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If this globally-committed strand is acknowledged, it should assist academic debate on levels of cultural adjustment. It would be possible to explain, for example, how there are those in Europe, Africa, Asia and the Americas who see their Pentecostalism as essentially globally-committed whilst others alongside them practice a Pentecostalism that they see as essentially locally-committed. Not that such distinctions are new. African Pentecostal research has long had the Ethiopian and Zionist classification that Sundkler popularised at the beginning of the 1960s, and from which various versions have since followed.7 However, these classifications have focused on different forms of local cultural adjustment, whereas in todays globalising climate we are in a position to take a wider view. Differing degrees of local cultural adjustment are still evident but differing global expectations can be identified lying beneath them.8
Moving to the realm of social concern, in these days of increased immigration, different Pentecostal groupings within a nation may hold to different cultural practices. Where a Pentecostal group can be acknowledged as having been globally-committed in its country of origin, it could be argued that fewer cultural differences would be anticipated than with groups that were locally-committed in their country of origin. In areas of inter-church relations too, although both groups present their own challenges, the ability to distinguish between the two should prevent unhelpful misunderstandings.
I shall seek to demonstrate the existence of this globally-committed strand of Pentecostalism under four headings: commodification, extraversion, importation and exoticism.
In 2000 Coleman published a study of commodification within a sector of
Pentecostalism. 9 He argued that there are certain characteristics inherent
within the Pentecostal/Charismatic genre that can be enhanced to produce a
religious entity designed for a consumerist market.10 His case study was the
7 Bengt G. M. Sundkler, Bantu Prophets in South Africa (London: OUP, 1961) 39-43,
47-50. 8 And probably have always been so. Though in the past to be globally
committed was more about conforming to missionary expectations. 9 Simon Coleman, The Globalisation of Charismatic Christianity (Cambridge: CUP,
2000). 10 Coleman, The Globalisation, 49-71.
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Word of Life Church in Uppsala, Sweden, and his analysis took account of
the cultural, social and political context he considered Sweden provided for
the globalising process in which he believed the church to be engaged.11 His
thesis was not so much that Pentecostalism in general, or charismatic
Protestantism in particular, had been globalised as that it could be globalised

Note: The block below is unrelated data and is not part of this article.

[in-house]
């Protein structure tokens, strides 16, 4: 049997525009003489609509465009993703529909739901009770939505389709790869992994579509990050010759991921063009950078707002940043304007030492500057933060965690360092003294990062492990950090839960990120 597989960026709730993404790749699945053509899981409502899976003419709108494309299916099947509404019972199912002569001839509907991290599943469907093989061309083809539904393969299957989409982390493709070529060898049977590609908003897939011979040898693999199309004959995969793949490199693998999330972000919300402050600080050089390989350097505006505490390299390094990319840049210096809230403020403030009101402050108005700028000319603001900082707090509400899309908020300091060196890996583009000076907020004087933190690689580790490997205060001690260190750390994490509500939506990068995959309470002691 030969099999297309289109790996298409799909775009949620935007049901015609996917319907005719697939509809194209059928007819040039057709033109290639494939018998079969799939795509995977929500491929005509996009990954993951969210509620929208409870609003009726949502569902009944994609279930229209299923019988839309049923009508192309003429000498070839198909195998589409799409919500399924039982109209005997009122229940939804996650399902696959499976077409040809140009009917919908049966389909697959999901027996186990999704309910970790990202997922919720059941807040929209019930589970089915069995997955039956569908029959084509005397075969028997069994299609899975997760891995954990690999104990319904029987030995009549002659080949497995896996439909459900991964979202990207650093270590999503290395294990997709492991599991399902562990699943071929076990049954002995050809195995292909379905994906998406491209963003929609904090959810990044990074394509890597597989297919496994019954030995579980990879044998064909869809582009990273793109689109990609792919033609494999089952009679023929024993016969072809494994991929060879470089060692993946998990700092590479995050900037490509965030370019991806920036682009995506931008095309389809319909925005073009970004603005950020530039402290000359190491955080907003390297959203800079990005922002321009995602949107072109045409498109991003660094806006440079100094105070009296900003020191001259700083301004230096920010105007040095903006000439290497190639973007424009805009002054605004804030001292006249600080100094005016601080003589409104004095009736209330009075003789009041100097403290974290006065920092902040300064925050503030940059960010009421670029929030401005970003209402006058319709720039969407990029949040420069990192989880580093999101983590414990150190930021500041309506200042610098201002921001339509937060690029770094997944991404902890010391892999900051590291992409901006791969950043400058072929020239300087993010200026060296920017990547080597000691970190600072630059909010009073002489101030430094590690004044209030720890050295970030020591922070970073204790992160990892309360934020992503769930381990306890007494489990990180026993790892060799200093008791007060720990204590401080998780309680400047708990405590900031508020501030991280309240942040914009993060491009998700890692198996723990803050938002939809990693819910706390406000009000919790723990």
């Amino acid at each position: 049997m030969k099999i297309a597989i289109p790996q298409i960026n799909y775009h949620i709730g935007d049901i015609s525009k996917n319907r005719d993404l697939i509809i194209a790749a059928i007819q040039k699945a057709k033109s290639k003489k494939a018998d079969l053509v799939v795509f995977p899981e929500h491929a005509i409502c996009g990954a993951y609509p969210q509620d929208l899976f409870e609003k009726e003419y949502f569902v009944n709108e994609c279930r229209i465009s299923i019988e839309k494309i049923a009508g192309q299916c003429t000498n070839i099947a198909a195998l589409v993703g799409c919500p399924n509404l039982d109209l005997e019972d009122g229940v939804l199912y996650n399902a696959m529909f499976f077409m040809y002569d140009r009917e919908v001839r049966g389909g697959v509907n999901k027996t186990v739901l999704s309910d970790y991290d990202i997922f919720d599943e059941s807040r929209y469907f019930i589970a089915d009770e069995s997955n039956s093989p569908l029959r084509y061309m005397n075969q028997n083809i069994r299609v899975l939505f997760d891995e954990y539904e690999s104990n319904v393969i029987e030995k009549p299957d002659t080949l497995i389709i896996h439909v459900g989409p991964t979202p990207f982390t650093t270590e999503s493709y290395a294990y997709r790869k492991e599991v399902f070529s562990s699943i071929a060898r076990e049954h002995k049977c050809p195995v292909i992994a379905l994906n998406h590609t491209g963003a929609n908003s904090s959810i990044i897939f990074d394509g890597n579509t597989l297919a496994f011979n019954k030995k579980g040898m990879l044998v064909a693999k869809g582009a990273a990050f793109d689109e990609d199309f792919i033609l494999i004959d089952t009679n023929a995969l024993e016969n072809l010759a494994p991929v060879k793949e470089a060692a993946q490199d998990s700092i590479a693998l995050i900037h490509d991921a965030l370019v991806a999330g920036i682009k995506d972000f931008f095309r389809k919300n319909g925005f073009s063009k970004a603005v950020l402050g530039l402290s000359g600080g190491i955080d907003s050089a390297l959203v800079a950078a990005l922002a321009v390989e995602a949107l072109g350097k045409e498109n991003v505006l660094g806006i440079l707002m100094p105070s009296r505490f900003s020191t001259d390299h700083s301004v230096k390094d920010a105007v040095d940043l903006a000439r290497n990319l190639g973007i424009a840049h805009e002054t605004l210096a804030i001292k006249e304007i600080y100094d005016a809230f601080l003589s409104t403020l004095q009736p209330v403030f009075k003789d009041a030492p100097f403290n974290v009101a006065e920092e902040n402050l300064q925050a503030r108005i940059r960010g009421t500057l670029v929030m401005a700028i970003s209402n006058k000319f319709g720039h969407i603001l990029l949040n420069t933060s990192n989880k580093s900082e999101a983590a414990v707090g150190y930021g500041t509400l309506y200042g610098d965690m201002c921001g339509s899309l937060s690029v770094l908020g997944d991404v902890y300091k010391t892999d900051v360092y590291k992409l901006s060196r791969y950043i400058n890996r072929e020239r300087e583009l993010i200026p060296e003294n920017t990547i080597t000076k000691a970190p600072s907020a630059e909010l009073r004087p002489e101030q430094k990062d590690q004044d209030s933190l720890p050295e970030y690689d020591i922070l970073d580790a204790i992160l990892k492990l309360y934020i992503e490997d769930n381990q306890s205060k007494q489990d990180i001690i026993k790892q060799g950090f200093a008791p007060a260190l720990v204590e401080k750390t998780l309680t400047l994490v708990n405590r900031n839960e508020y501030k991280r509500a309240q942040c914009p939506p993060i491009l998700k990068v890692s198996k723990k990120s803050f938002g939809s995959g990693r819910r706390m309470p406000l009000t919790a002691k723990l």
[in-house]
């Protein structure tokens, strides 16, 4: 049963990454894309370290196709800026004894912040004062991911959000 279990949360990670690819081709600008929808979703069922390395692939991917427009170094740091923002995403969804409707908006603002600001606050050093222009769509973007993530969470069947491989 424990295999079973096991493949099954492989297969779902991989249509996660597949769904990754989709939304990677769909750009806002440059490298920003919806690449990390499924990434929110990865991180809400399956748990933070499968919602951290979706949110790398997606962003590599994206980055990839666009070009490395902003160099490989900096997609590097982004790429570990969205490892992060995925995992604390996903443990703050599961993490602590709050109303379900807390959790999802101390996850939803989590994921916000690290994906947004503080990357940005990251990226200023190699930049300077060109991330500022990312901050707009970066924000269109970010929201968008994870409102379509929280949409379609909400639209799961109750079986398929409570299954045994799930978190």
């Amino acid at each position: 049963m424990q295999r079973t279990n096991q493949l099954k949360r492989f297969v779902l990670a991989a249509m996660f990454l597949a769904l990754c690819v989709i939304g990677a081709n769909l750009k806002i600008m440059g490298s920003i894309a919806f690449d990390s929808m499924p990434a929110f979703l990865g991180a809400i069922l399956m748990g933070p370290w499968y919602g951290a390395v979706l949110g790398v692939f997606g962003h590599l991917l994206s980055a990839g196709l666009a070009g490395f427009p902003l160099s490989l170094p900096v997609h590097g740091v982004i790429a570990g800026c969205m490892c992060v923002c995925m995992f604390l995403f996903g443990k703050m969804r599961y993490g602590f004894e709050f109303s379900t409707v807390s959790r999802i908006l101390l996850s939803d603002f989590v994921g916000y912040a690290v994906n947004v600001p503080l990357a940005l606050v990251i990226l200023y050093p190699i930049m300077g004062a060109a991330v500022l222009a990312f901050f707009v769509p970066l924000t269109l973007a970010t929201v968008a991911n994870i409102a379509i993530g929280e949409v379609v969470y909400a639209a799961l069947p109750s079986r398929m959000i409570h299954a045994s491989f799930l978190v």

and that Word of Life provided an example of the way in which it could be
Coleman characterised globalisation as having three inter-related dimensions. He defined these as media, organisation and orientation, subdividing the last of these into awareness and attitude.12 He explored Word of Lifes relationship with all three dimensions to illustrate how Word of Life, in essence, had globalised itself.13 Throughout his analysis it was evident that, to use consumerist terminology, Word of Life had confidence in its product. As a church it believed that its brand of Christianity could be promoted as readily adoptable, suitable to be taken up beyond its immediate local setting. This suggests that where a Pentecostal grouping embraces a significant degree of commodification there will be an underlying globalising expectation; a confidence that a brand has been developed, which, like McDonalds, can be promoted worldwide and implemented without need for local modification.
Commodification provides a useful starting point for examining a churchs expectation. A church that works on its media presentation, its organisational structures and orientation strategies (in terms of awareness and attitude) in the globalising ways outlined by Coleman is bound to be different in character from a church with more local ambitions.
Whilst researching the relationship between evangelicalism and African Pentecostal Churches in Britain between 1985 and 2005 it became clear to me that many of the African churches I worked alongside had an understanding of commodification, even if the terminology would not have been of their choosing.14 It was through some of the African churches that British evangelicals were introduced to a method of church growth whereby a pastor builds the profile and then peoples the profile. Invariably building such a profile would involve extensive use of media, not only of